This is going to be hard to write.
I feel like a traitor, a turncoat.
That I’ve turned on a life-long friend. Also, this site prides itself on its positive outlook – the mantra here is report on music I like and news that’s relevant.
Maybe I won’t finish this, maybe I’ll get cold feet.
I first met Neil Young over forty years ago. I still remember that day.
It was on the beach.
He was staring out to sea, wearing a lemon top and white calico pants. His long dark hair streaming behind. He was the coolest person I’d ever seen. Nixon was in the news again and there was a newspaper lying on the sand. There was a car fin lodged in the sand – it was weird, but I sought no explanation.
Some of the things Neil said that day were so profound, introspective and sharp that I still recall them vividly to this day.
The world is turnin’,
I hope it don’t turn away,
I need a crowd of people,
but I can’t face them
day to day,
I went to the radio interview,
but I ended up alone
at the microphone
“On The Beach”
I never knew a man
could tell so many lies
He had a different story
for every set of eyes.
How can he remember
who he’s talkin’ to?
‘Cause I know it ain’t me,
and I hope it isn’t you
And there ain’t nothin’
like a friend
Who can tell you
you’re just pissin’
in the wind
See the sky about to rain, broken clouds and rain. Locomotive, pull the train, whistle blowing through my brain
“See The Sky About To Rain”
Well, I hear that Laurel Canyon is full of famous stars, But I hate them worse than lepers and I’ll kill them in their cars.
Well, all those headlines, they just bore me now I’m deep inside myself, but I’ll get out somehow
Of course, I didn’t meet Neil. But it was in 1974 that I bought my first Neil Young record, mainly on speculation. was it the cover? was it just luck? I don’t believe I have heard a finer album since (and believe me, I have listed to a few in the intervening years). Yes folks, given the order to take one album to my desert island, it would be On The Beach. I could not live without it.
Since then it’s been all Neil. The second album I purchased was Time Fades Away and then it was all over red rover – everything he has ever released, plus bootlegs (sorry!), boxed sets, DVDs, archives, re-releases, movies, books, guitar music.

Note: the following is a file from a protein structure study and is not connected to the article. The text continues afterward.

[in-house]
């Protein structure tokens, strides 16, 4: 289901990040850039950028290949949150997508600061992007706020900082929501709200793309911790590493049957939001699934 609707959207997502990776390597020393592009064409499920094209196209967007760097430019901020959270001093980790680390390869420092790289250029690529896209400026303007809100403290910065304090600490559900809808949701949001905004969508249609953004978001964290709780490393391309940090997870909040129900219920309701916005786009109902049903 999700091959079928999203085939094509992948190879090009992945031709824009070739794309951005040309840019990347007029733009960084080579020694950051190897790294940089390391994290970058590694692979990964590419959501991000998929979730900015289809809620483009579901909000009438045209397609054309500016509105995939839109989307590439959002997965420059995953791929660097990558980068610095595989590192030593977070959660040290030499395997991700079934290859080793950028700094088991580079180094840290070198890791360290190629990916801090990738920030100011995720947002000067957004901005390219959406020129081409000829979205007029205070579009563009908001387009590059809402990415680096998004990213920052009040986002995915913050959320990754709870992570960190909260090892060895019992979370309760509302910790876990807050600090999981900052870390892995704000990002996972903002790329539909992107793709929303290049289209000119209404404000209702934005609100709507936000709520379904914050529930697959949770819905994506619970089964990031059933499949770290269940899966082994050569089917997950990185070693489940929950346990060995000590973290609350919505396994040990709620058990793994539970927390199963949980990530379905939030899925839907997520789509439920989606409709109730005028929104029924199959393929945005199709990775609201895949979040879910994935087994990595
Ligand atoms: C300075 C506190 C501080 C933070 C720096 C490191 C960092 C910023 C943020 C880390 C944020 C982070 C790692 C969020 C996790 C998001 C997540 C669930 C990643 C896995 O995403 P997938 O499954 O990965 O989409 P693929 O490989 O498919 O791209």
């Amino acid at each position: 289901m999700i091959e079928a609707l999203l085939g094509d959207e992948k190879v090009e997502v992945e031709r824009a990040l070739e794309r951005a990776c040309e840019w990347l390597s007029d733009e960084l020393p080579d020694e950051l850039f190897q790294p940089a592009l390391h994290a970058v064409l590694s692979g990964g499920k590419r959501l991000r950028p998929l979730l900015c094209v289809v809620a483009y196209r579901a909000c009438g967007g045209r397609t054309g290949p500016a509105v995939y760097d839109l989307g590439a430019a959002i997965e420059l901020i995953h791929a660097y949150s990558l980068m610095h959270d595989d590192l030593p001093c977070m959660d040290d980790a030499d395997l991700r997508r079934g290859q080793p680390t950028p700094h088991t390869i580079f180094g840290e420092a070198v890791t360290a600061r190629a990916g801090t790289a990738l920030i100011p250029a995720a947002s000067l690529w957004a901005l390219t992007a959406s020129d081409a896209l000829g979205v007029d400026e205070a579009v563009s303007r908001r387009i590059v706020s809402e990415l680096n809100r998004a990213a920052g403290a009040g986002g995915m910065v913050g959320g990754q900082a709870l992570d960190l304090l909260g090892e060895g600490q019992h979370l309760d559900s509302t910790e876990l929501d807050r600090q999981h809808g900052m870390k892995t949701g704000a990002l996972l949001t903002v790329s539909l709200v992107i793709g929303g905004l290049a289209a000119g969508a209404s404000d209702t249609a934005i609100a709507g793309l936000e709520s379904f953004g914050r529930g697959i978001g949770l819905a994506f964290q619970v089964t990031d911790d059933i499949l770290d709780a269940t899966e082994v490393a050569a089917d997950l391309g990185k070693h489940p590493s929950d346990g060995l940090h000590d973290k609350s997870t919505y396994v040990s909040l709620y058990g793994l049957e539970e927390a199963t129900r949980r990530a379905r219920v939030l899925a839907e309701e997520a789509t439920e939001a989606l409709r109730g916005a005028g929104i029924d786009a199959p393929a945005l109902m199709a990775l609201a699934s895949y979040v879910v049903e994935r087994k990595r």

A life-long friendship – Neil and I.
Well, I must admit that I don’t feel the relationship to have been between equals. In fact, sometimes I feel that Neil hasn’t heard a word I’ve said over the forty-year journey. But that’s sorta been OK – he has a lot to say himself, he is following his muse in that determinedly, sometimes eccentric and single-minded way that the best creators do and he has given me so much.
Hell, I’ve even withstood the 80s when some of his output became hard work.
You might know what it’s like to follow – passionately and unflinchingly – an artist no matter what, through thick and thin, without question or doubt. Being a guy, I have been a collector and, ultimately, the aim is to collect everything. Over the years though, you get to the point where you just lose the desire to unquestionably part with your hard-earned cash constantly in order to be a completist. I stopped buying without question the latest, say, Bob Dylan, Van Morrison, Bruce Springsteen, The Cure but I’ve never given up on Neil because there’s always been some redeeming feature to his work or enough promise in what is to come.
My devotion started to waver around Fork In The Road. It was ramshackle and loose-limbed, had a funny film clip but it seemed to be cobbled together with such haste, that somehow I didn’t feel like it had his whole attention during its creation. Le Noise engaged uber-producer Daniel Lanois and was an interesting move into stripped-back electric guitar and voice material. For me though the album lacked diversity, in tone and colour. Then there was Americana, a bold but unsuccessful attempt to breathe new life into a bunch of traditional tunes – a few tracks OK and some a little embarrassing.
Psychedelic Pill was a return to form, of sorts. Finally, back with Crazy Horse and the time-honored long grooves that have epitomised Neil’s best work. Maybe the song-writing wasn’t as profound (“Ramada Inn”!) and we have heard much of the vibe before, but at least I felt that Neil was back focused on music foremost (and that maybe Linc Volt, books, archive releases and Pono had taken a back seat).
But A Letter Home has tipped me over the edge. Another covers album for a start (two out of the last three). Now I get the sentiment of returning to the songs he first learned and appreciated. I have to say the audio tracks to his mother, the lacklustre approach and just plain bad song judgement have unnerved me. But the sound quality!! Nostalgia is great but if music was sold with this recording technique back in the late forties or fifties, the music business would have died back then.
I’ve played it once the whole way through and that’s it. Neil’s worst release ever?
Anyway, I’ve got that off my chest and I don’t feel particularly cleansed.
I feel bad, just like when I started writing this.
Maybe I’m wrong?
Anyway, here’s my ratings of Neil’s outputs since day dot (out of 5, and I have allowed myself no halves).
|Everybody Knows This Is Nowhere||5||1969|
|After the Gold Rush||5||1970|
|Time Fades Away||4||1973|
|On the Beach||5||1974|
|Tonight’s the Night||4||1975|
|Long May You Run||3||1976|
|American Stars ‘N Bars||4||1977|
|Comes a Time||5||1978|
|Rust Never Sleeps||5||1979|
|Hawks & Doves||4||1980|
|Landing on Water||3||1986|
|This Note’s for You||3||1988|
|Sleeps with Angels||4||1994|
|Year of the Horse||3||1997|
|Silver & Gold||3||2000|
|Road Rock, Vol. 1: Friends & Relatives||2||2000|
|Are You Passionate?||2||2002|
|Living with War||3||2006|
|Live at the Fillmore East||4||2006|
|Chrome Dreams II||3||2007|
|Fork in the Road||2||2009|
|A Letter Home||0||2014|
Please tell me I’m wrong…